Earthquake flick makes a major mess of things…again
Starring Dwayne Johnson, Alexandra Daddario, Carla Gugino & Paul Giamatti
Directed by Brad Peyton
No need to look at the calendar: If the world is about to end, you can be pretty sure that summer’s almost here. As the temps rise, so do the odds that you’ll see some really big things blow up, be swept away or get pulverized—again. Alas, London. Nice knowin’ ya, New York. Woe is Washington, D.C.
In San Andreas, named for the famous fault line that runs through much of California, a monstrous earthquake turns both Los Angeles and San Francisco into pancake-like piles of rubble, creates a tsunami that takes out the Golden Gate Bridge and—symbolism cue—dramatically reunites one “split-apart” family.
This adrenaline-pumping summer blockbuster really busts some blocks, literally. It starts off with a rockslide, and in just a few minutes, we’re watching the Hoover Dam explode in a heaving, slo-mo convulsion of concrete, rebar and water.
Dwayne “The Rock” Johnson is Ray, an L.A. helicopter-rescue pilot, whose plans for a pleasant weekend drive to take his daughter Blake (Alexandra Daddario) back to college are disrupted by gaping chasms, toppled, flaming skyscrapers and collapsed, crumbled interstates (not to mention what must be countless victims that, curiously, never seem to require his services).
Ray’s wife, Emma (Carla Gugino) has filed for a divorce and is about to move in with a filthy-rich real estate developer (Ioan Gruffudd), who turns out to be every bit the weasel the movie leads you to think he’ll be.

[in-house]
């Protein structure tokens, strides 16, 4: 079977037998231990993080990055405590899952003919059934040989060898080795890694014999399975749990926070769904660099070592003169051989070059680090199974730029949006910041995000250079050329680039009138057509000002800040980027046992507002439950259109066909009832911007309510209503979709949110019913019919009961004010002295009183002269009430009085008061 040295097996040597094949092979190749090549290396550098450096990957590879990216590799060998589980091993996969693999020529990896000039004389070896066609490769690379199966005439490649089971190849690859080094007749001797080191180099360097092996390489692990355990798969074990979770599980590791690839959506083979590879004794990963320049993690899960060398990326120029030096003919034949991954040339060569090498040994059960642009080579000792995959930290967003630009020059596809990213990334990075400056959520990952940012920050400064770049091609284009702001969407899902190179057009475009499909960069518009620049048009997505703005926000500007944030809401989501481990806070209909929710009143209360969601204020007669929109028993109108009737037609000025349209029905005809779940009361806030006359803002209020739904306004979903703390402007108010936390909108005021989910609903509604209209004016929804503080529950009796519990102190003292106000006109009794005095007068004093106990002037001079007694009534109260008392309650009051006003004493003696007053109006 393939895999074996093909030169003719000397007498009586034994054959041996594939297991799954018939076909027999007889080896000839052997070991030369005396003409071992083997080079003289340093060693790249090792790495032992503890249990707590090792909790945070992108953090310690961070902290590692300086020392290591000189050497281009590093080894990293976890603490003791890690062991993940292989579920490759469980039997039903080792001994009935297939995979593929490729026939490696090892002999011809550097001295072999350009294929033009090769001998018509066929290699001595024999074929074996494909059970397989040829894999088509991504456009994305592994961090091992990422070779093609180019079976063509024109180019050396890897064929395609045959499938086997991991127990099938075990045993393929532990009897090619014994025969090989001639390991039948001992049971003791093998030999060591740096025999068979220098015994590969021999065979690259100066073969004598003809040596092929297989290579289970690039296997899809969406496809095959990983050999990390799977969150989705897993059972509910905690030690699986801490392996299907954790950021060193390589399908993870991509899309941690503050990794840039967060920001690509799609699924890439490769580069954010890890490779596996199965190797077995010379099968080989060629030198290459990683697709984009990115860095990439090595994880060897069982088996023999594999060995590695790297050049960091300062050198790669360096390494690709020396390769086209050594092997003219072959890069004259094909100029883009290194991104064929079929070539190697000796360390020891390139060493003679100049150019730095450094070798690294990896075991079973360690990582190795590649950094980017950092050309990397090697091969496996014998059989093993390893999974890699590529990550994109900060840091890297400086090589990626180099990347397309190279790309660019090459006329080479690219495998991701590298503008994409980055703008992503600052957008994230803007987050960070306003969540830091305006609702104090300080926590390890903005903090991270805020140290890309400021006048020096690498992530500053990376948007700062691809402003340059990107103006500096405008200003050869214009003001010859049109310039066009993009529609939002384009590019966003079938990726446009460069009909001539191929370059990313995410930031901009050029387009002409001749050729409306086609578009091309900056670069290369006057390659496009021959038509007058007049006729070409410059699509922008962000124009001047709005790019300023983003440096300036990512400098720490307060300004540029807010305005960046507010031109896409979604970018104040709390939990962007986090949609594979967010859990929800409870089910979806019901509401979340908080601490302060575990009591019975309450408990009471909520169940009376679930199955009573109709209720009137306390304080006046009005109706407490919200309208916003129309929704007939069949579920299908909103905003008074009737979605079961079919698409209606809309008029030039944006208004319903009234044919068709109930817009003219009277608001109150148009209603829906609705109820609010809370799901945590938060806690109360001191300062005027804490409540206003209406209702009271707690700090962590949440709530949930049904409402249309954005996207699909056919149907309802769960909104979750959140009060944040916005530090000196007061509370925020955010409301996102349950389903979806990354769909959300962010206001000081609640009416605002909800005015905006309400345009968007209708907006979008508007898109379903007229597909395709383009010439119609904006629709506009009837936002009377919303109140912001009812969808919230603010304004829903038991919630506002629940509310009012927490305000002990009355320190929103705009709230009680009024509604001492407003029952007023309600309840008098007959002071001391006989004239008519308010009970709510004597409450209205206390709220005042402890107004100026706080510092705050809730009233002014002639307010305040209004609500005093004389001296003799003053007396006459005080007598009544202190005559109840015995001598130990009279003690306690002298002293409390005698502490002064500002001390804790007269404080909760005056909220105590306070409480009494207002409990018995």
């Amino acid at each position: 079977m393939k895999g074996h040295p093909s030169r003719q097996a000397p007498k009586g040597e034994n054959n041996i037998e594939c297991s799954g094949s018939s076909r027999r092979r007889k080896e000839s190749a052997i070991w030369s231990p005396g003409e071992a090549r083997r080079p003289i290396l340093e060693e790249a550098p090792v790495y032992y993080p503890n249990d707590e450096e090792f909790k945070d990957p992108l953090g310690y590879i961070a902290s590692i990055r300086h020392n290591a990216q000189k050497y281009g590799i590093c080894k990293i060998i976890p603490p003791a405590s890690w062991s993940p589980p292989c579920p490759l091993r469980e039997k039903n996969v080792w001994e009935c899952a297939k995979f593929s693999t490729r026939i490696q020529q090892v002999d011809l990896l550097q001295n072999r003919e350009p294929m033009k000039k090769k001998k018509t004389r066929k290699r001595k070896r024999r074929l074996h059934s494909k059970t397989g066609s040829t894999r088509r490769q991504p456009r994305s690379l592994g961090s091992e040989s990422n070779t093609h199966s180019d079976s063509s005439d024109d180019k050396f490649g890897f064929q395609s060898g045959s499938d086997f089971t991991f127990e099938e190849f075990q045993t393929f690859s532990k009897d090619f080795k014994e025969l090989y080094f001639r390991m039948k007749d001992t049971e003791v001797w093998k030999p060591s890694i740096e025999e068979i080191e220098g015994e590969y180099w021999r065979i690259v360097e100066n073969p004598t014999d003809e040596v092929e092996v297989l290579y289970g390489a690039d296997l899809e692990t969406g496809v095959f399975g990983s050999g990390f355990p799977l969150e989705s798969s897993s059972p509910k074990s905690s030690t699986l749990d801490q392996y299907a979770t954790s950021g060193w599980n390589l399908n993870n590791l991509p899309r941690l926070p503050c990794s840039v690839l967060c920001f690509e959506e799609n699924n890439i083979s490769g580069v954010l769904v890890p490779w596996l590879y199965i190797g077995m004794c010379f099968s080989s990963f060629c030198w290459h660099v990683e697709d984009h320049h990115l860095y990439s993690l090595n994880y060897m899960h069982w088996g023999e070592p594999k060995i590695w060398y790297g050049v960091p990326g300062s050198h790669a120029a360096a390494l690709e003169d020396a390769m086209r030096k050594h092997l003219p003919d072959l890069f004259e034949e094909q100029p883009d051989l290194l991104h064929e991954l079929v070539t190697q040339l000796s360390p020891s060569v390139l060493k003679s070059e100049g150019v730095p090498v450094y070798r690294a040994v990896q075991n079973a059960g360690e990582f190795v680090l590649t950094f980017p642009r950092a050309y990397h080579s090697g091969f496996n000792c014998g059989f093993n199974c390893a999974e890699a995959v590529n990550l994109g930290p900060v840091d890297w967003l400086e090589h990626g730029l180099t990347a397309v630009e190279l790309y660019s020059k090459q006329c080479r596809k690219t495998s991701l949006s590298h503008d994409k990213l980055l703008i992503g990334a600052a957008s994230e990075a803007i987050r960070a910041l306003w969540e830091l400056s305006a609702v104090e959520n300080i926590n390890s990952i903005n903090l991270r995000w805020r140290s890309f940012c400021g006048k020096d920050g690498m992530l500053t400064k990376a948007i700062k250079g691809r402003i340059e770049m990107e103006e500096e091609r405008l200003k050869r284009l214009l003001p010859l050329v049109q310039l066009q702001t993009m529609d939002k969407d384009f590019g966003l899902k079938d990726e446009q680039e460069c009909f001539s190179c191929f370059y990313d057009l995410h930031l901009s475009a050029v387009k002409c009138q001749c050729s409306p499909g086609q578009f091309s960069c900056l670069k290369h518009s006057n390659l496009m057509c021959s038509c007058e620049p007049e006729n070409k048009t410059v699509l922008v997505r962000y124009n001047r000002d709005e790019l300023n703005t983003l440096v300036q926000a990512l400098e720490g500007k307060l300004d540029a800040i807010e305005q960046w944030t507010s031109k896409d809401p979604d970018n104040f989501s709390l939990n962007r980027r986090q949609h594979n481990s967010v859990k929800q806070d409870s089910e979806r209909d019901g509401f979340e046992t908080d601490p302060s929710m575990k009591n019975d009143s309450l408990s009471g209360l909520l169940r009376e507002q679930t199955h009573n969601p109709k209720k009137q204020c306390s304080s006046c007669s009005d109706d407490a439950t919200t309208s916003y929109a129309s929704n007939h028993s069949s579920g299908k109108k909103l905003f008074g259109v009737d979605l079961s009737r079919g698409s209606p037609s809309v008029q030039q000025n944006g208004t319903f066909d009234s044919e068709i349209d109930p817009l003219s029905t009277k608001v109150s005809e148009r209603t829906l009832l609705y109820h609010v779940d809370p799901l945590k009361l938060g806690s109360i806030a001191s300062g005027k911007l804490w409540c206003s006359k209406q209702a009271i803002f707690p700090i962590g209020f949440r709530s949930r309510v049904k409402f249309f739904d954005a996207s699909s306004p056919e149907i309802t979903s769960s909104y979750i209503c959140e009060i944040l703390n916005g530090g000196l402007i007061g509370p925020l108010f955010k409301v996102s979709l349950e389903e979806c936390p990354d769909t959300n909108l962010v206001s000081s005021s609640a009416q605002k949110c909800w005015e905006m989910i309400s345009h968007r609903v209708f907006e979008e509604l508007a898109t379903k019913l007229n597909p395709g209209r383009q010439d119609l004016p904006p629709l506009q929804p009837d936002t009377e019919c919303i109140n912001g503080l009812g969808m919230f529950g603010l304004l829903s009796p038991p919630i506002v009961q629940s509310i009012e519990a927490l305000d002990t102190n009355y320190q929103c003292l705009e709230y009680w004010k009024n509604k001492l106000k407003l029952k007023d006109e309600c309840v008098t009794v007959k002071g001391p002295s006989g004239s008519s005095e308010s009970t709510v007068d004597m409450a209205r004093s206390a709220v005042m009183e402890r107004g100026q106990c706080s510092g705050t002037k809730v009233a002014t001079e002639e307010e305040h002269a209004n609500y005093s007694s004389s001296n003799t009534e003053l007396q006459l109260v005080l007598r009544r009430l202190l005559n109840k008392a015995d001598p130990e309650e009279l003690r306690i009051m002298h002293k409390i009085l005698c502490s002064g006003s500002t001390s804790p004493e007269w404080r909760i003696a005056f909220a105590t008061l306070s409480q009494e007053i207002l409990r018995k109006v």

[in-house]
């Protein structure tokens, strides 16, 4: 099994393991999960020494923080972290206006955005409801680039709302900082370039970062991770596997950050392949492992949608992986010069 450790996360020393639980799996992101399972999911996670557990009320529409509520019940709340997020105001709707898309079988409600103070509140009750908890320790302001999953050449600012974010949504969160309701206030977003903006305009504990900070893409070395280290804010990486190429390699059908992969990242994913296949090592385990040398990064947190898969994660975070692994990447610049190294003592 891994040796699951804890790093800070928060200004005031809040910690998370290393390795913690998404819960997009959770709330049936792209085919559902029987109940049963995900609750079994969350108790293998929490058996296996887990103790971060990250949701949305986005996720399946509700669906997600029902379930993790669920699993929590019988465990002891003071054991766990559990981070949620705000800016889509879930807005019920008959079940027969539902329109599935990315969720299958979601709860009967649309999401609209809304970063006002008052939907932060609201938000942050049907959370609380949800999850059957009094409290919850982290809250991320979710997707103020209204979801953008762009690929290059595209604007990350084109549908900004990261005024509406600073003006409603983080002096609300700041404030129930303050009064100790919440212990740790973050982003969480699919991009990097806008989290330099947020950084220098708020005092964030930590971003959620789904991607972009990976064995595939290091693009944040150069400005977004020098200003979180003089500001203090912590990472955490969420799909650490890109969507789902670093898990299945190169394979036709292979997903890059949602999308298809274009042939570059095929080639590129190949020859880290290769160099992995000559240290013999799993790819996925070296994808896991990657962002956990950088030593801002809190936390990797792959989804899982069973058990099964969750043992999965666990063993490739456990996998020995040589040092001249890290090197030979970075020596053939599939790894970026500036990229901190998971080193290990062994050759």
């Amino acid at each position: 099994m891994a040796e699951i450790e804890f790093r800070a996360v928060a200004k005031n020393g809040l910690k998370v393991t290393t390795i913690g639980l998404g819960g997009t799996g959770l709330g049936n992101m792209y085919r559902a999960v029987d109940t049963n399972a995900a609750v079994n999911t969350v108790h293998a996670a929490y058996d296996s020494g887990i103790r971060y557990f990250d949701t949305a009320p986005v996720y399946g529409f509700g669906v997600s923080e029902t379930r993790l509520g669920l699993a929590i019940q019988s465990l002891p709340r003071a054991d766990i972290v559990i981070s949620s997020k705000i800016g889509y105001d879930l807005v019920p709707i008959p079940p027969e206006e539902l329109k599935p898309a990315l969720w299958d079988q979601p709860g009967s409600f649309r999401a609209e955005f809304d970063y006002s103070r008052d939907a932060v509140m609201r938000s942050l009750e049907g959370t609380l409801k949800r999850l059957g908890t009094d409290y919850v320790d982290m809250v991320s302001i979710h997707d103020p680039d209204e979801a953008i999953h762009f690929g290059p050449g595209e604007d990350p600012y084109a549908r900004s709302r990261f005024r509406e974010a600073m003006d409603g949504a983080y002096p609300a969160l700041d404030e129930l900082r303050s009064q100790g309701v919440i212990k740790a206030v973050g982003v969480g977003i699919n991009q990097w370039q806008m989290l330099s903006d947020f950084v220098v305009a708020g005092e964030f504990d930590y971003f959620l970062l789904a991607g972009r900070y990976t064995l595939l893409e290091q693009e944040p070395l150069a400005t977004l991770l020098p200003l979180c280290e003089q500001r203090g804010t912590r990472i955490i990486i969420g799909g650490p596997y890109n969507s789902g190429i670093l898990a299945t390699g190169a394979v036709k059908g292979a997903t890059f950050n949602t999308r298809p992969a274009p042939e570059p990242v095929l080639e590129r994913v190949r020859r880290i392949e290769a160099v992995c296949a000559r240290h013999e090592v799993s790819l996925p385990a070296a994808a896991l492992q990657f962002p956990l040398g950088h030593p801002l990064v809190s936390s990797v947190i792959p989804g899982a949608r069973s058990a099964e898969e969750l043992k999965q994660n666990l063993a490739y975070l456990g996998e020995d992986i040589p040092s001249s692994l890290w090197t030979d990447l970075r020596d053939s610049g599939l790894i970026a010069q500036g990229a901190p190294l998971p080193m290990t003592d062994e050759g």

Before the big shake-and-bake, Blake meets a couple of oh-so-charming Brits, a resourceful young engineer (Hugo Johnson-Burt) and his bright little brother (Art Parkinson). In movies like this, meetings like this usually pay off later, and this one certainly does.
Paul Giamatti is a data-streaming seismologist who predicts the Big One. (“No one listens to us until the ground shakes,” he glumly tells a TV reporter.) Australian pop singer Kylie Minogue has one scene, in a fancy, high-rise restaurant, where she basically gets to chat, scream, run and plummet.
The earth shakes, the oceans rise, buildings topple and fall. But this is clearly The Rock’s show, which is why the screenplay by Carlton (Lost, Bates Motel) Cuse weaves plenty of personal drama into the disaster, and much of movie concerns Ray and Emma’s search for their missing daughter-in-distress. And believe me, if the world is ending, The Rock is the guy I want on my team: A mountain of muscle with a heart of gold, he can rappel out of a hovering helicopter and leap from a zooming airplane, hotwire a pickup truck and pilot a boat through a tsunami, and even bring someone back from the dead. He’s The Rock and The Man.
Some of the effects are impressive, but really: We’ve seen it before. And we’ll see it again. “So, what now?” ponders Emma as she surveys the CGI rubble and ruin. Ray, looking out over San Francisco Bay at the exact moment a gigantic American flag is unfurled from the wreckage of the Golden Gate Bridge, has the answer.
“We rebuild,” he says. Yes! In time next summer, and the next disaster movie!
—Neil Pond, Parade Magazine